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I am trying to attach an object tree to my Entity Framework context that was supplied via a WCF service call. The object in question has a collection of child items, and each child item has a property that is another tracked object type. However, there is only a small set of these last items, so most of the collection items share them. Something like this (except, obviously, with EntityObjects):

public class Product
  public int Id;
  public string Name;
  public decimal Cost;

public class Order
  public int Id;
  public List<Detail> details;

public class Detail
  public int Id;
  public Product Product;
  public int Quantity;

Whenever I have an Order that has more than one Detail for the same Product, the Entity Framework complains during the attach because it's trying to attach multiple copies of the same Product key. This information is coming in from a WCF ServiceOperation, so it's being deserialized as discrete instances of Product, even though in the client they are a set of shared objects.

Is there any way to tell the EF object context to re-use the tracked entities when the Attach happens? Note that I'm not attaching Products directly, so tricks like checking TryGetObjectStateEntry won't work.

Any suggestions?


I ran across the following article about self-tracking entities (which I have switched over to using), which includes a couple of client-side options that can be used as alternatives to Slauma's answer, which keeps the reconciliation code on the server side. (The self-tracking entities eliminate the need to use Attach() but the issue of duplicate keys still exists.)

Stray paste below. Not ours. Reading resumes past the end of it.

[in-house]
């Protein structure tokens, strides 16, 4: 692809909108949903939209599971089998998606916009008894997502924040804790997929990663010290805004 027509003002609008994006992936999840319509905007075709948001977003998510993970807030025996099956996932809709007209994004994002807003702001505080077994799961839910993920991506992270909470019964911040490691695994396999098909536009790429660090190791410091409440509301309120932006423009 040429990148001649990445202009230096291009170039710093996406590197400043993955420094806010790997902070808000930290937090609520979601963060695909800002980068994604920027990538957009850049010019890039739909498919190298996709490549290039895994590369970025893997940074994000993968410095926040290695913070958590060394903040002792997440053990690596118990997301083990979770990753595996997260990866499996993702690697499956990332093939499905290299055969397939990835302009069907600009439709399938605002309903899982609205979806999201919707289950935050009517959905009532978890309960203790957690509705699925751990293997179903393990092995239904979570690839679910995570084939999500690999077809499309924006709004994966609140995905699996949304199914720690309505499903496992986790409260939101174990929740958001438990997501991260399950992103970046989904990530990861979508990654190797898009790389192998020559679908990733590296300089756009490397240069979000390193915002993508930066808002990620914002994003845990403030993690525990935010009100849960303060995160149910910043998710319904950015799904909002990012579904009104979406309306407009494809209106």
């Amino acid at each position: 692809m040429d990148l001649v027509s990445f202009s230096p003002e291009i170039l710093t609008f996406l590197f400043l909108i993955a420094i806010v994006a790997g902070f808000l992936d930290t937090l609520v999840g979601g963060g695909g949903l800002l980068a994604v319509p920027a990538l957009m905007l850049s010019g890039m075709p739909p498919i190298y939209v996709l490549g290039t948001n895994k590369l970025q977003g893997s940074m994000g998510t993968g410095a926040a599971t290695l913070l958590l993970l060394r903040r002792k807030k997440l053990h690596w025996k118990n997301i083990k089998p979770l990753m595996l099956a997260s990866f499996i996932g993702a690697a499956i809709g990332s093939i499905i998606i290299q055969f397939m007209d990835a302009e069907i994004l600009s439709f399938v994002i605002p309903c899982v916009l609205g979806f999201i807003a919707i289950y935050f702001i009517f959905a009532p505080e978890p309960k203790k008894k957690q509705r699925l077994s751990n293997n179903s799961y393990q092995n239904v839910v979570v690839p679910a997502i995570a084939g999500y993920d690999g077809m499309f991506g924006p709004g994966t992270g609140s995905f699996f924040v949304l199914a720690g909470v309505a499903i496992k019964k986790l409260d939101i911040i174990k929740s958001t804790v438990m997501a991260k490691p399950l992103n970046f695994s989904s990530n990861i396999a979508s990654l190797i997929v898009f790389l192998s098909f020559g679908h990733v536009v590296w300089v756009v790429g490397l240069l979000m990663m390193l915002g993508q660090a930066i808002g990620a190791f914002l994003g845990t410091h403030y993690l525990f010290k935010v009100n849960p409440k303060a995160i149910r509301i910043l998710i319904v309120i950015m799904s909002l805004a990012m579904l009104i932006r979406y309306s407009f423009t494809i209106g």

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1 Answer 1

up vote 0 down vote accepted

No, there is no way. You basically need to make the object references unique per key before you attach, something like:

void PrepareForAttach(Order order)
    var dict = new Dictionary<int, Product>();
    foreach (var detail in order.Details)
        Product firstProduct;
        if (dict.TryGetValue(detail.Product.Id, out firstProduct))
            detail.Product = firstProduct;
            dict.Add(detail.Product.Id, detail.Product);

EF maps key identities to object reference identities and it doesn't allow to have two or more objects with the same key in the context. Nor does it have a feature to make the references unique which would mean to select somehow one of your products with the same key as the correct product for that key. (You could have two products with the same key but different other properties. Which is the "correct" product for that key? EF refuses to decide that (and doesn't compare property by property if they all have identical values) and choses the easy and safe mode: throwing an exception.)

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